|dc.description.abstract||The relationship between the Bill of Rights in the South African Constitution of 1996 and the common law is analyzed in this paper. "Common law" is understood broadly to include not only the Roman-Dutch law, but also the wide variety of legal sources and traditions which make up South African law, including African tradition, Muslim practice and the English law heritage.
Firstly an exposition of the chief characteristics of the hybrid system of South African common law is given. It is shown that the common law is not codified; that it is a living and organic system of law constantly under legislative and judicial review; that its sources vary from judicial precedent to civilian authorities, English, indigenous customary and Muslim law; that the style of litigation and adjudication is English rather than Continental in Character and that when a common law rule is modified, it is done retrospectively in conflict with principles of legal certainty.
Secondly the chief constitutional provisions relating to the relationship between the Constitution and the common law are considered. The supremacy clause (section 2) renders a common law rule which is inconsistent with the Constitution invalid from the date of the Constitution unless a court gives a different ruling in accordance with justice and equity. Courts have the inherent power to develop the common law, but the Constitutional Court may do so only in constitutional matters. Two forms of constitutional normative effects may be distinguished: direct (as in sections 2 and 8(1)) and indirect (as in section 39(2)). In terms of the latter the spirit, purport and objects of the Bill of Rights are to guide the development of the common law.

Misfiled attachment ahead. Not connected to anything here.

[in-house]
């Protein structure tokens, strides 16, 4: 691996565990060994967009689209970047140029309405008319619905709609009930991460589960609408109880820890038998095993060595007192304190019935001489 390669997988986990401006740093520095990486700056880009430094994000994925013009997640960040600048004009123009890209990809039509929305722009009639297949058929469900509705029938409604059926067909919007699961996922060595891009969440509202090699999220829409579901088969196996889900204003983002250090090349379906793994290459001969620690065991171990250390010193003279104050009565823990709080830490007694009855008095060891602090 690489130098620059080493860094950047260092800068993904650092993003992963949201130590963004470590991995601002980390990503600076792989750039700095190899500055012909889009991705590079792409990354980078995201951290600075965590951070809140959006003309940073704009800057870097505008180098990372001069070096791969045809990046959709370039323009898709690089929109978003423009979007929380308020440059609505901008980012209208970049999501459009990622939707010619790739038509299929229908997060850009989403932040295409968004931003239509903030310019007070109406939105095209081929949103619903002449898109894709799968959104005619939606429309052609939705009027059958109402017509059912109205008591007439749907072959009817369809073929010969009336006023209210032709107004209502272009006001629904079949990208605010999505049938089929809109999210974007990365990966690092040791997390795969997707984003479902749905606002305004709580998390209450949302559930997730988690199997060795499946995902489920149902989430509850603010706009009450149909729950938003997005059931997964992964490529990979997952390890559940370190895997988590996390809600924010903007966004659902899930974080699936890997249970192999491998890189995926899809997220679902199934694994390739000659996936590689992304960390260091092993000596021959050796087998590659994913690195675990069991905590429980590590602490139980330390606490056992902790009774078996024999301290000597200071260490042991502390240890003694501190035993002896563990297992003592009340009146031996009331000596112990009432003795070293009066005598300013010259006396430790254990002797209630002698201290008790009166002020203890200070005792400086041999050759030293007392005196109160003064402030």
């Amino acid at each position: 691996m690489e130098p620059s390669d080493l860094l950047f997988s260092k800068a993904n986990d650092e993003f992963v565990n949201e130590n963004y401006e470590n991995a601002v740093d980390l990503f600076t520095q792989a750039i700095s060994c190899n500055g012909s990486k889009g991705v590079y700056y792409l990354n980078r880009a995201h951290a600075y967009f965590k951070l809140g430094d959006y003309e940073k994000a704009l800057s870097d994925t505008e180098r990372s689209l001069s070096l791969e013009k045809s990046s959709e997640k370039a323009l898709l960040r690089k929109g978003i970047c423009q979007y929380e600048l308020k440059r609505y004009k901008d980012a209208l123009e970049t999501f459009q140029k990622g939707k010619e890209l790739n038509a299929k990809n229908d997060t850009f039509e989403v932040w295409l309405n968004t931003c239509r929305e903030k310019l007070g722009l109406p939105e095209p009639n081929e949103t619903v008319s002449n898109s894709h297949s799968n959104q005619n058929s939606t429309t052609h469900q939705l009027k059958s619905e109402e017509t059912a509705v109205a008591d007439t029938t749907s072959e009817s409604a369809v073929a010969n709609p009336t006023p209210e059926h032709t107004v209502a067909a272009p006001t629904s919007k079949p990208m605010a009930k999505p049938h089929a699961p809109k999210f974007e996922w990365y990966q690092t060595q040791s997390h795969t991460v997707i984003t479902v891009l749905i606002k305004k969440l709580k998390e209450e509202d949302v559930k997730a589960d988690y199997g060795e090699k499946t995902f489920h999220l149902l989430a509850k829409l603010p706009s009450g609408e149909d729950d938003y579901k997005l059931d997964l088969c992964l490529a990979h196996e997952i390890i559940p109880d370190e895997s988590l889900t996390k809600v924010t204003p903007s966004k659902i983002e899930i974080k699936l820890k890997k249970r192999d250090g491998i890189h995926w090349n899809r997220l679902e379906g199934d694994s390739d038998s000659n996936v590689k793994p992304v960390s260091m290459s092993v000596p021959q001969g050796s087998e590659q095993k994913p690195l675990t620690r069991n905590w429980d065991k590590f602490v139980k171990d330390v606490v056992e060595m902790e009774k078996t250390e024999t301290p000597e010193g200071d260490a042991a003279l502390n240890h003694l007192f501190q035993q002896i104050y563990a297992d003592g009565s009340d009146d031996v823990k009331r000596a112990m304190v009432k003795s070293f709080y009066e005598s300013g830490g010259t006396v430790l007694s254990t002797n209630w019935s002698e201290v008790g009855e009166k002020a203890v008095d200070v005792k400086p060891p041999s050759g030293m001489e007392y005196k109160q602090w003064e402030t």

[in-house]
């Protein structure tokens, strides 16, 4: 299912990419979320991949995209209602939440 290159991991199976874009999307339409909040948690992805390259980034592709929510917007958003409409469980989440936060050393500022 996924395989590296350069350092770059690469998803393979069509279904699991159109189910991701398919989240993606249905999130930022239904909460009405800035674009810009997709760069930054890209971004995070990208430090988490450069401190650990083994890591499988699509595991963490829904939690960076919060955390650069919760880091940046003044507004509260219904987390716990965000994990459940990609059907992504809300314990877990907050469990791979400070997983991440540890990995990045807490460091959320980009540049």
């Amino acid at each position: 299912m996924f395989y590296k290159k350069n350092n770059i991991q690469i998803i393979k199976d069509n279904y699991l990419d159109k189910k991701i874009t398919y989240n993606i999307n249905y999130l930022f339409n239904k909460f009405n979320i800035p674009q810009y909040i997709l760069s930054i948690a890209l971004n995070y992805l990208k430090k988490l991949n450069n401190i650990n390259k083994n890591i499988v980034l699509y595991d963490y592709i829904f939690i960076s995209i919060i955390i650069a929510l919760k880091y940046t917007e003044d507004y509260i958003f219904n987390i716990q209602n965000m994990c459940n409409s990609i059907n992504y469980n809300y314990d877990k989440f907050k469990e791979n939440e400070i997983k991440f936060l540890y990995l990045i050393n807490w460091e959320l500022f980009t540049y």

Thirdly the interaction between the common law and the Constitution is thoroughly explored with reference to common law rules that are in conflict with the Constitution as well as where the common law already provides protection for the rights provided by the Bill of Rights. These matters are explored with reference to a number of recent judgments of the Constitutional Court, in some of which the common law was effectively developed.
It is concluded that the firm normative thrust of the Constitution may well prove to be a rich source of principle for the development of the common law and that the flexibility of the common law may facilitate a cross-pollination between it and the Constitution.||en